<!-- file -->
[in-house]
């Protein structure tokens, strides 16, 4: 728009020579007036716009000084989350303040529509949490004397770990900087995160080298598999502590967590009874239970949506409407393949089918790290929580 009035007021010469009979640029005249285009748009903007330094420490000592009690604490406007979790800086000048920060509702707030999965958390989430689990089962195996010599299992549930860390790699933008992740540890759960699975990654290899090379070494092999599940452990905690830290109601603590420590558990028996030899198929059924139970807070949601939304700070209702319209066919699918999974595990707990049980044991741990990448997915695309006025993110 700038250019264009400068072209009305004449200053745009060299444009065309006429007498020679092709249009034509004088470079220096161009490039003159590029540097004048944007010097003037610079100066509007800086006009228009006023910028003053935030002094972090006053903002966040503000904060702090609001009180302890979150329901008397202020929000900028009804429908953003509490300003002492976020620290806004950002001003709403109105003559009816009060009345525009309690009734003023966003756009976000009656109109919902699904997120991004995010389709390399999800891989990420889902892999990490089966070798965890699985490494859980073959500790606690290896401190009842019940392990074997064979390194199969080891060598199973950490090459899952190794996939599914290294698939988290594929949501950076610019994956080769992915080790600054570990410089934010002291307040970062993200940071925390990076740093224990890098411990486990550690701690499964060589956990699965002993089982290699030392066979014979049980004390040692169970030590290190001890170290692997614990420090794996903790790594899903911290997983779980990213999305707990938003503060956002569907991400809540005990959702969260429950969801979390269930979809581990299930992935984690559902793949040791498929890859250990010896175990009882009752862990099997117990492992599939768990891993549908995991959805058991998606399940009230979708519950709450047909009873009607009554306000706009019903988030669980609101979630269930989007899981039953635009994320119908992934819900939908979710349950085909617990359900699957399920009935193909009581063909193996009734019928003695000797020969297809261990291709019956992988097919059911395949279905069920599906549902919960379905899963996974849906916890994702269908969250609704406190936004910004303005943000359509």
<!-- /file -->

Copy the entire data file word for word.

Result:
[in-house]
């Protein structure tokens, strides 16, 4: 728009020579007036716009000084989350303040529509949490004397770990900087995160080298598999502590967590009874239970949506409407393949089918790290929580 009035007021010469009979640029005249285009748009903007330094420490000592009690604490406007979790800086000048920060509702707030999965958390989430689990089962195996010599299992549930860390790699933008992740540890759960699975990654290899090379070494092999599940452990905690830290109601603590420590558990028996030899198929059924139970807070949601939304700070209702319209066919699918999974595990707990049980044991741990990448997915695309006025993110 700038250019264009400068072209009305004449200053745009060299444009065309006429007498020679092709249009034509004088470079220096161009490039003159590029540097004048944007010097003037610079100066509007800086006009228009006023910028003053935030002094972090006053903002966040503000904060702090609001009180302890979150329901008397202020929000900028009804429908953003509490300003002492976020620290806004950002001003709403109105003559009816009060009345525009309690009734003023966003756009976000009656109109919902699904997120991004995010389709390399999800891989990420889902892999990490089966070798965890699985490494859980073959500790606690290896401190009842019940392990074997064979390194199969080891060598199973950490090459899952190794996939599914290294698939988290594929949501950076610019994956080769992915080790600054570990410089934010002291307040970062993200940071925390990076740093224990890098411990486990550690701690499964060589956990699965002993089982290699030392066979014979049980004390040692169970030590290190001890170290692997614990420090794996903790790594899903911290997983779980990213999305707990938003503060956002569907991400809540005990959702969260429950969801979390269930979809581990299930992935984690559902793949040791498929890859250990010896175990009882009752862990099997117990492992599939768990891993549908995991959805058991998606399940009230979708519950709450047909009873009607009554306000706009019903988030669980609101979630269930989007899981039953635009994320119908992934819900939908979710349950085909617990359900699957399920009935193909009581063909193996009734019928003695000797020969297809261990291709019956992988097919059911395949279905069920599906549902919960379905899963996974849906916890994702269908969250609704406190936004910004303005943000359509």